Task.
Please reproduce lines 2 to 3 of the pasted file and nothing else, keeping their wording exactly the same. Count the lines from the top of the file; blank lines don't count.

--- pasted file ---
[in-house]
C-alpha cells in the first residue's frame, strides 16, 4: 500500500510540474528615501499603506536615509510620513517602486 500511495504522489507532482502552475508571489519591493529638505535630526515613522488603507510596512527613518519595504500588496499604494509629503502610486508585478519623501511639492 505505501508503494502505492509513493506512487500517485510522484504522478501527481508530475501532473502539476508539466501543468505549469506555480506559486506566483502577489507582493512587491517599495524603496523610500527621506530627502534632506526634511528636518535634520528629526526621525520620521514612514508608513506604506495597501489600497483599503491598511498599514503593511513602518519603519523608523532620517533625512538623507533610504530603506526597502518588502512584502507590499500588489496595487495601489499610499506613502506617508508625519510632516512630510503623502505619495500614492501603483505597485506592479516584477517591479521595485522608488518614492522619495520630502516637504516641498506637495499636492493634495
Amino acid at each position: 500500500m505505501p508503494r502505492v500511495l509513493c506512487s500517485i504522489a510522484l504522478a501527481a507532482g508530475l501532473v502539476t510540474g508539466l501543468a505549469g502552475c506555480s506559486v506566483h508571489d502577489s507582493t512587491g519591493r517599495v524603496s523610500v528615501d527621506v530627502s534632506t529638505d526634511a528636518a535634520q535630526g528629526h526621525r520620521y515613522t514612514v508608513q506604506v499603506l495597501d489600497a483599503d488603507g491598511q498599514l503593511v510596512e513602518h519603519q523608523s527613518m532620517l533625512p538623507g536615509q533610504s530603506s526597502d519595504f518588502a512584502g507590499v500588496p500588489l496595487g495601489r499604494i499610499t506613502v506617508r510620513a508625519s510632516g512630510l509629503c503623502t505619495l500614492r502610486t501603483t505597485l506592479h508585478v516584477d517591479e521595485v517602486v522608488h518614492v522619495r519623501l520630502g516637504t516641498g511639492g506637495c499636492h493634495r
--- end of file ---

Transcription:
C-alpha cells in the first residue's frame, strides 16, 4: 500500500510540474528615501499603506536615509510620513517602486 500511495504522489507532482502552475508571489519591493529638505535630526515613522488603507510596512527613518519595504500588496499604494509629503502610486508585478519623501511639492 505505501508503494502505492509513493506512487500517485510522484504522478501527481508530475501532473502539476508539466501543468505549469506555480506559486506566483502577489507582493512587491517599495524603496523610500527621506530627502534632506526634511528636518535634520528629526526621525520620521514612514508608513506604506495597501489600497483599503491598511498599514503593511513602518519603519523608523532620517533625512538623507533610504530603506526597502518588502512584502507590499500588489496595487495601489499610499506613502506617508508625519510632516512630510503623502505619495500614492501603483505597485506592479516584477517591479521595485522608488518614492522619495520630502516637504516641498506637495499636492493634495
Amino acid at each position: 500500500m505505501p508503494r502505492v500511495l509513493c506512487s500517485i504522489a510522484l504522478a501527481a507532482g508530475l501532473v502539476t510540474g508539466l501543468a505549469g502552475c506555480s506559486v506566483h508571489d502577489s507582493t512587491g519591493r517599495v524603496s523610500v528615501d527621506v530627502s534632506t529638505d526634511a528636518a535634520q535630526g528629526h526621525r520620521y515613522t514612514v508608513q506604506v499603506l495597501d489600497a483599503d488603507g491598511q498599514l503593511v510596512e513602518h519603519q523608523s527613518m532620517l533625512p538623507g536615509q533610504s530603506s526597502d519595504f518588502a512584502g507590499v500588496p500588489l496595487g495601489r499604494i499610499t506613502v506617508r510620513a508625519s510632516g512630510l509629503c503623502t505619495l500614492r502610486t501603483t505597485l506592479h508585478v516584477d517591479e521595485v517602486v522608488h518614492v522619495r519623501l520630502g516637504t516641498g511639492g506637495c499636492h493634495r